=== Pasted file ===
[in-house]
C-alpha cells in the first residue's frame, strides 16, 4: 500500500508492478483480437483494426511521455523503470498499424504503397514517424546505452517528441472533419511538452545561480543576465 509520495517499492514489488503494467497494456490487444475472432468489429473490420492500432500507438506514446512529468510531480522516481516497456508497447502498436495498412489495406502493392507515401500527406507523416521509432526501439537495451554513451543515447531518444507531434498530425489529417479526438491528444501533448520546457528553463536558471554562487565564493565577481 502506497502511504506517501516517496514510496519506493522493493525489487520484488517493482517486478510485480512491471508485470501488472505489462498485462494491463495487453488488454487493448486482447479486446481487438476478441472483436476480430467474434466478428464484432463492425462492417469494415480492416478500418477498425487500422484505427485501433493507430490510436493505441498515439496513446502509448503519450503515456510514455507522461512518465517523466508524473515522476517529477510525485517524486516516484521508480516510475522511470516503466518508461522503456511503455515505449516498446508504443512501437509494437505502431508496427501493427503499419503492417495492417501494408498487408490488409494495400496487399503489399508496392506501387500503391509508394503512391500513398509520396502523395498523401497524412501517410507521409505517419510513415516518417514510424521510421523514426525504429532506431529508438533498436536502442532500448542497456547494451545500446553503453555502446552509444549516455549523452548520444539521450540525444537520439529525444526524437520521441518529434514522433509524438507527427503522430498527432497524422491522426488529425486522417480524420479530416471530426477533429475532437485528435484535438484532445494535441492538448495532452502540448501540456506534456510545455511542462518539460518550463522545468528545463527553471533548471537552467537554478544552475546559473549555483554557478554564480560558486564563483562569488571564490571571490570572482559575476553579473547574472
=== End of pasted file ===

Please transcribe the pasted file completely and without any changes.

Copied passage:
[in-house]
C-alpha cells in the first residue's frame, strides 16, 4: 500500500508492478483480437483494426511521455523503470498499424504503397514517424546505452517528441472533419511538452545561480543576465 509520495517499492514489488503494467497494456490487444475472432468489429473490420492500432500507438506514446512529468510531480522516481516497456508497447502498436495498412489495406502493392507515401500527406507523416521509432526501439537495451554513451543515447531518444507531434498530425489529417479526438491528444501533448520546457528553463536558471554562487565564493565577481 502506497502511504506517501516517496514510496519506493522493493525489487520484488517493482517486478510485480512491471508485470501488472505489462498485462494491463495487453488488454487493448486482447479486446481487438476478441472483436476480430467474434466478428464484432463492425462492417469494415480492416478500418477498425487500422484505427485501433493507430490510436493505441498515439496513446502509448503519450503515456510514455507522461512518465517523466508524473515522476517529477510525485517524486516516484521508480516510475522511470516503466518508461522503456511503455515505449516498446508504443512501437509494437505502431508496427501493427503499419503492417495492417501494408498487408490488409494495400496487399503489399508496392506501387500503391509508394503512391500513398509520396502523395498523401497524412501517410507521409505517419510513415516518417514510424521510421523514426525504429532506431529508438533498436536502442532500448542497456547494451545500446553503453555502446552509444549516455549523452548520444539521450540525444537520439529525444526524437520521441518529434514522433509524438507527427503522430498527432497524422491522426488529425486522417480524420479530416471530426477533429475532437485528435484535438484532445494535441492538448495532452502540448501540456506534456510545455511542462518539460518550463522545468528545463527553471533548471537552467537554478544552475546559473549555483554557478554564480560558486564563483562569488571564490571571490570572482559575476553579473547574472